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By - Christen

Scope of JSP Objects

The availability of a JSP object for use from a particular place of the application is defined as the scope of that JSP object. Every object created in a JSP page will have a scope. Object scope in JSP is segregated into four parts and they are page, request, session and application.

page

‘page’ scope means, the JSP object can be accessed only from within the same page where it was created. The default scope for JSP objects created using tag is page. JSP implicit objects out, exception, response, pageContext, config and page have ‘page’ scope.

request

A JSP object created using the ‘request’ scope can be accessed from any pages that serves that request. More than one page can serve a single request. The JSP object will be bound to the request object. Implicit object request has the ‘request’ scope.

session

‘session’ scope means, the JSP object is accessible from pages that belong to the same session from where it was created. The JSP object that is created using the session scope is bound to the session object. Implicit object session has the ‘session’ scope.

application

A JSP object created using the ‘application’ scope can be accessed from any pages across the application. The JSP object is bound to the application object. Implicit object application has the ‘application’ scope.


Form: http://javapapers.com/jsp/explain-the-scope-of-jsp-objects/

What are the different scopes in JSP?

One of the most powerful features of JSP is that a JSP page can access, create, and modify data objects on the server. You can then make these objects visible to JSP pages. When an object is created, it defines or defaults to a given scope. The container creates some of these objects, and the JSP designer creates others.
The scope of an object describes how widely it's available and who has access to it. For example, if an object is defined to have page scope, then it's available only for the duration of the current request on that page before being destroyed by the container. In this case, only the current page has access to this data, and no one else can read it. At the other end of the scale, if an object has application scope, then any page may use the data because it lasts for the duration of the application, which means until the container is switched off.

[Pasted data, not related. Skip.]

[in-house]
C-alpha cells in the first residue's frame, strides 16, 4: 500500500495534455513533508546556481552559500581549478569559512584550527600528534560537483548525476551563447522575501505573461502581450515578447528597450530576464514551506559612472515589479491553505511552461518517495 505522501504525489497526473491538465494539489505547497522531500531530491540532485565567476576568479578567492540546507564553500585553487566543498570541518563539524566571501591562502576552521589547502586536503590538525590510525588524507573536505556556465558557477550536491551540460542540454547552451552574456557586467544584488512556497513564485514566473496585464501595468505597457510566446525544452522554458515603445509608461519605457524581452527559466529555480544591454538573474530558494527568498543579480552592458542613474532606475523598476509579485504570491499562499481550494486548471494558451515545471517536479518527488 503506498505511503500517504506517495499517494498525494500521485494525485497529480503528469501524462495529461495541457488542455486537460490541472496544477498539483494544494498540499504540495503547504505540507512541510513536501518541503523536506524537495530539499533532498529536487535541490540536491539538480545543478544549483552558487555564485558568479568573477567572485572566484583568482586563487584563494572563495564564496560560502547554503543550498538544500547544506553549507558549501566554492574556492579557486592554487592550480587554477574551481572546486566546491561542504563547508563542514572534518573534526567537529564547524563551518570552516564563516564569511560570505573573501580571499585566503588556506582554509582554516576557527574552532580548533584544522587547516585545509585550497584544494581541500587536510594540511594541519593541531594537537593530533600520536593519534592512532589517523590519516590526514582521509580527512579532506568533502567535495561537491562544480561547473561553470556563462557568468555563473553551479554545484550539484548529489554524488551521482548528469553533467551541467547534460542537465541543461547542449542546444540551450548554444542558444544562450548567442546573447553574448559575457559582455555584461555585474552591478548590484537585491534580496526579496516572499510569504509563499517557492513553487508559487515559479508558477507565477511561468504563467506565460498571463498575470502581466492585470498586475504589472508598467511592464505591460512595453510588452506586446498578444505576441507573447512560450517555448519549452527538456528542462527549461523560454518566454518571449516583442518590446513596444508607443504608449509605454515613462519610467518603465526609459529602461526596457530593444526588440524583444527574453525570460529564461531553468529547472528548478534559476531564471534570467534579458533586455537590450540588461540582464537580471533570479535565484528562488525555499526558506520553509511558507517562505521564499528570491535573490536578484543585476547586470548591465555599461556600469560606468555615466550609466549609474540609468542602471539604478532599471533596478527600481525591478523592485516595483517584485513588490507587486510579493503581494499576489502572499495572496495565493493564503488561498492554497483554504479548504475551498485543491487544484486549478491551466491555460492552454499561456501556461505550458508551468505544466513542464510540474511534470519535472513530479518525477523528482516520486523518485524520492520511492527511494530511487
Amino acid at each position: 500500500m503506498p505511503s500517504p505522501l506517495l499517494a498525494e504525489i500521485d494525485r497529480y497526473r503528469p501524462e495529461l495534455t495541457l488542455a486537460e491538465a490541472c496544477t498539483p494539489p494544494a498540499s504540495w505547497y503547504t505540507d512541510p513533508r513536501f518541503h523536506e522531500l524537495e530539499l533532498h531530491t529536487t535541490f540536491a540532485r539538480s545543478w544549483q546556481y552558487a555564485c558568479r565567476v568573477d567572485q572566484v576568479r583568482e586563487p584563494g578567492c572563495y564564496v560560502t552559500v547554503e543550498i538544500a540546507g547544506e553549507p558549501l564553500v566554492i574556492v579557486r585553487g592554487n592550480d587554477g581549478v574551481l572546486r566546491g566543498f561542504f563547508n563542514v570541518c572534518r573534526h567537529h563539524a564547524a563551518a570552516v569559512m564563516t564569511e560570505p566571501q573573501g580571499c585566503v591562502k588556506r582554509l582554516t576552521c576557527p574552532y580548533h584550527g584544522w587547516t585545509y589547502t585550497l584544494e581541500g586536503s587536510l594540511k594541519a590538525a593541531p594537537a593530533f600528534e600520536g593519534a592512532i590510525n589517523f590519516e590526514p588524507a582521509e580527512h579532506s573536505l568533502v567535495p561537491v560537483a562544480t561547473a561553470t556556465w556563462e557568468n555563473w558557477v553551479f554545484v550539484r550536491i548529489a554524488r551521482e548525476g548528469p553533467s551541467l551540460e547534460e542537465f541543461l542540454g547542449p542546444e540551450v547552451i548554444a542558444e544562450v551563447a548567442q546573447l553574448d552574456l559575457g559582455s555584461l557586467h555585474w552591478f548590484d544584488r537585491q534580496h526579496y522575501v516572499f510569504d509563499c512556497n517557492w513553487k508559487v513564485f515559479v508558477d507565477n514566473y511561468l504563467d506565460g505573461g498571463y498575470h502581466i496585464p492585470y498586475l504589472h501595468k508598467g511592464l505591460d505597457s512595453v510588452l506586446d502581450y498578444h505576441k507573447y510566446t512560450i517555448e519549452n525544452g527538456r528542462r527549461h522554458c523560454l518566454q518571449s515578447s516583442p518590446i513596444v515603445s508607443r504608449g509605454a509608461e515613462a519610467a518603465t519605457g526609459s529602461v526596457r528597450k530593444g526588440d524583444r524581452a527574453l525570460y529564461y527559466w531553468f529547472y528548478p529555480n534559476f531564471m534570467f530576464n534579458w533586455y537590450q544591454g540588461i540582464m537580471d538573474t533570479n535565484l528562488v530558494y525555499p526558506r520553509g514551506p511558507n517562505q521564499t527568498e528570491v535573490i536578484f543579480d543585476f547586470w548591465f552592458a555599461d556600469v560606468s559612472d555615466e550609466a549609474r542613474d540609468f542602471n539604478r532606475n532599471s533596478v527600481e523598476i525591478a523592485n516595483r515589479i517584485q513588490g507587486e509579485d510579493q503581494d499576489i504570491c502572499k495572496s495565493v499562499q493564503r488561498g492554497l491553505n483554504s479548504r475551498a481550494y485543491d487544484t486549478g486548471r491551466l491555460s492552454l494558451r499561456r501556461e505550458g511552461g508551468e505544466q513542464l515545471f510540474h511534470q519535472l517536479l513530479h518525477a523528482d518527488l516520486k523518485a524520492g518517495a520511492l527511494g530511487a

Page Scope

Objects with page scope are accessible only within the page in which they're created. The data is valid only during the processing of the current response; once the response is sent back to the browser, the data is no longer valid. If the request is forwarded to another page or the browser makes another request as a result of a redirect, the data is also lost.

//Example of JSP Page Scope
<jsp:useBean id="employee" class="EmployeeBean" scope="page" />

Request Scope

Objects with request scope are accessible from pages processing the same request in which they were created. Once the container has processed the request, the data is released. Even if the request is forwarded to another page, the data is still available though not if a redirect is required.

//Example of JSP Request Scope
<jsp:useBean id="employee" class="EmployeeBean" scope="request" />

Session Scope

Objects with session scope are accessible from pages processing requests that are in the same session as the one in which they were created. A session is the time users spend using the application, which ends when they close their browser, when they go to another Web site, or when the application designer wants (after a logout, for instance). So, for example, when users log in, their username could be stored in the session and displayed on every page they access. This data lasts until they leave the Web site or log out.

//Example of JSP Session Scope
<jsp:useBean id="employee" class="EmployeeBean" scope="session" />

Application Scope

Objects with application scope are accessible from JSP pages that reside in the same application. This creates a global object that's available to all pages.
Application scope uses a single namespace, which means all your pages should be careful not to duplicate the names of application scope objects or change the values when they're likely to be read by another page (this is called thread safety). Application scope variables are typically created and populated when an application starts and then used as read-only for the rest of the application.

//Example of JSP Application Scope
<jsp:useBean id="employee" class="EmployeeBean" scope="application" />

From: http://www.java-samples.com/showtutorial.php?tutorialid=1009

Summary

Scope is nothing but lifetime object
1. page - only in the particular jsp
2. request- only in the jsp to which you forward your request object
3. session - it is available until the session is invalidate(you can access it from any jsp)
4. application -it is available until the web application or server shutdown(you can access it from any jsp).available through whole application

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